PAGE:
Healthcare professionals routinely encourage us to get out there and exercise. The benefits of an active lifestyle are legion—reduced weight, an efficient heart, healthy lungs and a general sense of well-being. Research also suggests that exercise during middle age may help stave off dementia and may even be an important preventative measure against Alzheimer's disease.
Dementia and Alzheimer's are two diseases typically associated with old age. As the population in western countries experiences a longer life span, problems associated with cognitive abilities in old age appear to be on the rise.
There are many types of dementia and the causes are not always properly identified. Alzheimer's is the most common form, and it is characterized as a progressive brain disorder that destroys a person's memory, causes irritability and depression, and severely inhibits one's quality of life. Dementia is difficult not only for the patient, but also for their loved ones.
But, you can slow the onset of age-related disease.
Although there is no cure, consensus suggests there is a host of preventative measures to stop or slow the onset of dementia. A recent study by the Karolinska Institute based in Stockholm, Sweden, published in the online edition of Lancet Neurology, shows that exercise may be the most important way to prevent the disease.
The large-scale study looked at dementia and Alzheimer's in 1500 patients over the age of 65. Each research subject had their exercise habits monitored for the last 35 years. Researchers found that middle-aged participants who exercised at least twice a week were 50 percent less likely to develop dementia, and 60 percent less likely to develop Alzheimer's than those who did not exercise. These numbers show an astonishing distinction between physically active and sedentary individuals when it comes to brain health.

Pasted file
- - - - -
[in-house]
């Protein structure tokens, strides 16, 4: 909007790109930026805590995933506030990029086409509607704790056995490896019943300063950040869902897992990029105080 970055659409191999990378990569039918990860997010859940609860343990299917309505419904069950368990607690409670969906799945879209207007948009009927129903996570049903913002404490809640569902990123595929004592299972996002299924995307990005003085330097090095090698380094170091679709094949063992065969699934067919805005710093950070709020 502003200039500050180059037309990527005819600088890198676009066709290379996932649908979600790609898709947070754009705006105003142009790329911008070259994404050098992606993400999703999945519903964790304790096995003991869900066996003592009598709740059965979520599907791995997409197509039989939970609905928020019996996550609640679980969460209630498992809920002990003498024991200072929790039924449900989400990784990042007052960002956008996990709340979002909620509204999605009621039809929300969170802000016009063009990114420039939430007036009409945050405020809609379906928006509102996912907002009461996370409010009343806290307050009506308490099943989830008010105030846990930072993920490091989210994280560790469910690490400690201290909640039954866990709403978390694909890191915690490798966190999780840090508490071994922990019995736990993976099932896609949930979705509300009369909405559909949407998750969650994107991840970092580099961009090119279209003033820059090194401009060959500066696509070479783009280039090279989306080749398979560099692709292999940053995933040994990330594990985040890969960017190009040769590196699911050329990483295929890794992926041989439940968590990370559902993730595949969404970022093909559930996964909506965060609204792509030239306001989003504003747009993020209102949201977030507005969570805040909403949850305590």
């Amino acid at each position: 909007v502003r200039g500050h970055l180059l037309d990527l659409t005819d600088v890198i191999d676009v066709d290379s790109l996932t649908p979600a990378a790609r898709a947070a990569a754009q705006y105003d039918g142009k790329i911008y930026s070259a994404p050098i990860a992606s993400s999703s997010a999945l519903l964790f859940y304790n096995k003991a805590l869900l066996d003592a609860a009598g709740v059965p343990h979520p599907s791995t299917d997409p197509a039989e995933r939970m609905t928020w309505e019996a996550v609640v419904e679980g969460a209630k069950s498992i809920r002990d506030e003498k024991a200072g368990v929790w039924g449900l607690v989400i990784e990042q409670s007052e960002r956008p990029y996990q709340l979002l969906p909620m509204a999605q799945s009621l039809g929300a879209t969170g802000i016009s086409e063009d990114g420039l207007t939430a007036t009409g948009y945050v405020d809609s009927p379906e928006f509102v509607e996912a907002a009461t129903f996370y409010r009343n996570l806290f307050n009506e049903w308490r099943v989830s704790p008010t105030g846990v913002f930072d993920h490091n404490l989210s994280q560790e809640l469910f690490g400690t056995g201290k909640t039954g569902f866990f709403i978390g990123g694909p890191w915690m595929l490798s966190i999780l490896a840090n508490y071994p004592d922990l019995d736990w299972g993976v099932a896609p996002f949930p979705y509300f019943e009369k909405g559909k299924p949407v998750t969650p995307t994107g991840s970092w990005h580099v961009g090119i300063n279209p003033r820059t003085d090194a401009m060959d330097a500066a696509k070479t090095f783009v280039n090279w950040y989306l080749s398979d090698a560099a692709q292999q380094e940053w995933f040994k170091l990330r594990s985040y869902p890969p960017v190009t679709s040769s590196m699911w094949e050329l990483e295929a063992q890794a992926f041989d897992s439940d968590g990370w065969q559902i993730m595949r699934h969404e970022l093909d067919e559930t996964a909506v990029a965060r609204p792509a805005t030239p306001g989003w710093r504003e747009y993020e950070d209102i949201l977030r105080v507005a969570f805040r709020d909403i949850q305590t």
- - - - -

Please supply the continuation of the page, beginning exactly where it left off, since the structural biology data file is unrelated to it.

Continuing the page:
As little as 30 minutes of activity three times a week may be enough to stave off a host of health issues, not least of which is dementia and Alzheimer's. As busy as our lives may be, we need to ensure that physical activity becomes an intrinsic part of our weekly routines.
Several studies have linked heart health with vascular dementia. Diabetes and stroke are also factors causing cognitive difficulties. Again, these can often be prevented by lifestyle choices—healthy food, not smoking, moderate alcohol consumption and, of course, exercise.
There's no avoiding it—exercise benefits every muscle in the body, including the one between our ears.